That brings the diverse functions and business structure of a newspaper into focus, and begins to point at all the stakeholders that have interests in their newspaper whether they are shareholders or not.
Mike Bucsko, chief executive of the Newspaper Guild of the Twin Cities' unit of the Communications Workers of America, said employees of the Twin Cities newspapers are meeting with people involved with the business, investment and civic sectors to ready stand-by plans should "the worst" happen.
The "worst" has happened in Denver, where the Rocky Mountain News recently folded. Newspapers in Portland, Maine, and Seattle, Washington, are exploring community-based ownership models in last-ditch efforts to keep publishing. Debt burdens at publishing companies threaten the continued existence of historic newspapers all across the nation - from Baltimore, to Chicago, to San Francisco.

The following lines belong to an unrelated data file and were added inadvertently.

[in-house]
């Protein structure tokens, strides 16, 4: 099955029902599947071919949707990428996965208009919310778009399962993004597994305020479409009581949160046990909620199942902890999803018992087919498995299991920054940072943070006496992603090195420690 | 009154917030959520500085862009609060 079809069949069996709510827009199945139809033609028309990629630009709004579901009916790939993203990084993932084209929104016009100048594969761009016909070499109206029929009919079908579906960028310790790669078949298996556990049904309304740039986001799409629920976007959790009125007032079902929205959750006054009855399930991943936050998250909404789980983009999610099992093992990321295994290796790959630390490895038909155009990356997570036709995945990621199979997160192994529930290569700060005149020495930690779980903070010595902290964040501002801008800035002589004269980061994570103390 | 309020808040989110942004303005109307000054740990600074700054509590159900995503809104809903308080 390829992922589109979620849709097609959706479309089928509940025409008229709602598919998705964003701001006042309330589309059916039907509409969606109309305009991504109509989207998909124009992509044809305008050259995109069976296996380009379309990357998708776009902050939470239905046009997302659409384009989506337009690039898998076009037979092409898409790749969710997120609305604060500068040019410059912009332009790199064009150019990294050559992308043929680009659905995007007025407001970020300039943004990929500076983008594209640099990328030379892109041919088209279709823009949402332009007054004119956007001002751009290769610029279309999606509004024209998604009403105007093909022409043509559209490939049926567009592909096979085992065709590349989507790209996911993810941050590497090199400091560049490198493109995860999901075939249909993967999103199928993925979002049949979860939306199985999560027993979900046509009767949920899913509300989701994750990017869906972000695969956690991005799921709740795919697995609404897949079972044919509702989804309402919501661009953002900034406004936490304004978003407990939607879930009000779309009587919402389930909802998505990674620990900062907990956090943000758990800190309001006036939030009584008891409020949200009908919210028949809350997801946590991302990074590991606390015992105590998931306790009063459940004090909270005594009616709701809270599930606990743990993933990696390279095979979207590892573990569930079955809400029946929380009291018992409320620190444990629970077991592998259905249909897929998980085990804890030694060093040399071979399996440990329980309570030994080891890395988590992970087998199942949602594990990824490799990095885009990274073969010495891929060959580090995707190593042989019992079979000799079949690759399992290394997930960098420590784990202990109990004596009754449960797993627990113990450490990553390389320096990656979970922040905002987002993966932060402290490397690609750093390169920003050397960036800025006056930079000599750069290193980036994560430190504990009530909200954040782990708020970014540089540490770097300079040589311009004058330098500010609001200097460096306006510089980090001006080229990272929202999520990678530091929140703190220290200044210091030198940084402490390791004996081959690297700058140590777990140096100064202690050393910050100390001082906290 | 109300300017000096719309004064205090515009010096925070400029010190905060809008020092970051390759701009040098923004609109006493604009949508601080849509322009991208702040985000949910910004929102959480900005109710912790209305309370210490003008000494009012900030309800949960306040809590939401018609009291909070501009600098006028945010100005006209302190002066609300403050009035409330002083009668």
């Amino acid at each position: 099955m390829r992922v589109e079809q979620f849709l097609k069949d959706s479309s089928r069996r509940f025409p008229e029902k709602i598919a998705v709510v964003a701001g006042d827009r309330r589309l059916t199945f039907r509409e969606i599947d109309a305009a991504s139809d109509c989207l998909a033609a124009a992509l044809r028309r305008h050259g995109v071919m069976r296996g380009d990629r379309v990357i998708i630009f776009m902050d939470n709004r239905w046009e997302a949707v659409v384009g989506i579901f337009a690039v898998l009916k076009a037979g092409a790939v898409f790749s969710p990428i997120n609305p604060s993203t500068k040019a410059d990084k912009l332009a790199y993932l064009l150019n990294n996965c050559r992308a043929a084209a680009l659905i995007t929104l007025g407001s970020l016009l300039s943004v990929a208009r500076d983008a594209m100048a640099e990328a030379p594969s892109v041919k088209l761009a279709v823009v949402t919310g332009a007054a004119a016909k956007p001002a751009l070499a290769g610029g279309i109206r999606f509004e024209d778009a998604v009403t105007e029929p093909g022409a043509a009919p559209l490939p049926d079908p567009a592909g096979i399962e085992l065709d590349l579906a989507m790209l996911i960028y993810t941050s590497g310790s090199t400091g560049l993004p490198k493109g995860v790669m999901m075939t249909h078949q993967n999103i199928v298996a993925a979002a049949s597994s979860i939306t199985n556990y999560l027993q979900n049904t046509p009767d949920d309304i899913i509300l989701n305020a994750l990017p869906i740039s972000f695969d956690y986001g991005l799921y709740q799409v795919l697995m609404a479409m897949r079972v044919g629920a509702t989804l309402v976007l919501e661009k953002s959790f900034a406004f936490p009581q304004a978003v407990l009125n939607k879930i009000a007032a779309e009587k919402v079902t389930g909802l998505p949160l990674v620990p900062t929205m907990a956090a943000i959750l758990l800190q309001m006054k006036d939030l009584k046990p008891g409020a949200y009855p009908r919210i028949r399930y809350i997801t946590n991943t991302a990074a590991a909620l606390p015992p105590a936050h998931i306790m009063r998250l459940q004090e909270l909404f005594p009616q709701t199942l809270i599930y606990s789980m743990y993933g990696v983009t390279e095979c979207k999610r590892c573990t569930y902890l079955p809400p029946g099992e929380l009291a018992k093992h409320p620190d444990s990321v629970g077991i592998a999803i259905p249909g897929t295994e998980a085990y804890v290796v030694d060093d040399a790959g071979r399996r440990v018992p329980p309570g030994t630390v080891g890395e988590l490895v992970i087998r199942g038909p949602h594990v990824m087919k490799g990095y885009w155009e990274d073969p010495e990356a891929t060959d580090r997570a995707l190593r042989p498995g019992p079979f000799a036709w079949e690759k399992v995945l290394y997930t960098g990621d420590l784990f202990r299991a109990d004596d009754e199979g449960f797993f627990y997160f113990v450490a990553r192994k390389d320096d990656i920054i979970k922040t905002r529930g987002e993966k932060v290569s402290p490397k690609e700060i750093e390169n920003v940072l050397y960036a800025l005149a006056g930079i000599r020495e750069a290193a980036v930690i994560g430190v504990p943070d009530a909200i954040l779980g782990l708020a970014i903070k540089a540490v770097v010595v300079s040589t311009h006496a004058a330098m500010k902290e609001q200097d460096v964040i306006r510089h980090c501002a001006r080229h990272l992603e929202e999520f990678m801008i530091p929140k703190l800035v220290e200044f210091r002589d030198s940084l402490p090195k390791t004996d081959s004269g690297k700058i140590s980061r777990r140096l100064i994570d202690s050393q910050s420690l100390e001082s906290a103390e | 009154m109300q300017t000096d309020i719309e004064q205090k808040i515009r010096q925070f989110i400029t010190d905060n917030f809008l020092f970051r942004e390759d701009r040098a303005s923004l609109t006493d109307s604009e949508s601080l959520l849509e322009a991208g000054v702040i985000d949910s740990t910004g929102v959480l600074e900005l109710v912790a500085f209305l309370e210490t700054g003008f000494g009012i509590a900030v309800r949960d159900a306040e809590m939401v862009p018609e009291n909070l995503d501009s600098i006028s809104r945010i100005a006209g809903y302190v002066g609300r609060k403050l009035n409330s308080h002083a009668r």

This represents what Minnesota farmers would call "market failure" or "market imperfections," the historic driving forces behind pooling resources and sharing risks to create or rescue a market or set of services.
National journals, such as Editor and Publisher magazine, and foundations that support journalism are engaged in exploring alternative ownership structures that might work to rescue failing newspapers. Market failures abound, coast to coast.
Given the heritage of the Upper Midwest and Minnesota in particular, Bucsko said the Guild and concerned citizens are looking at cooperative models - both as legal entities and as operating concepts.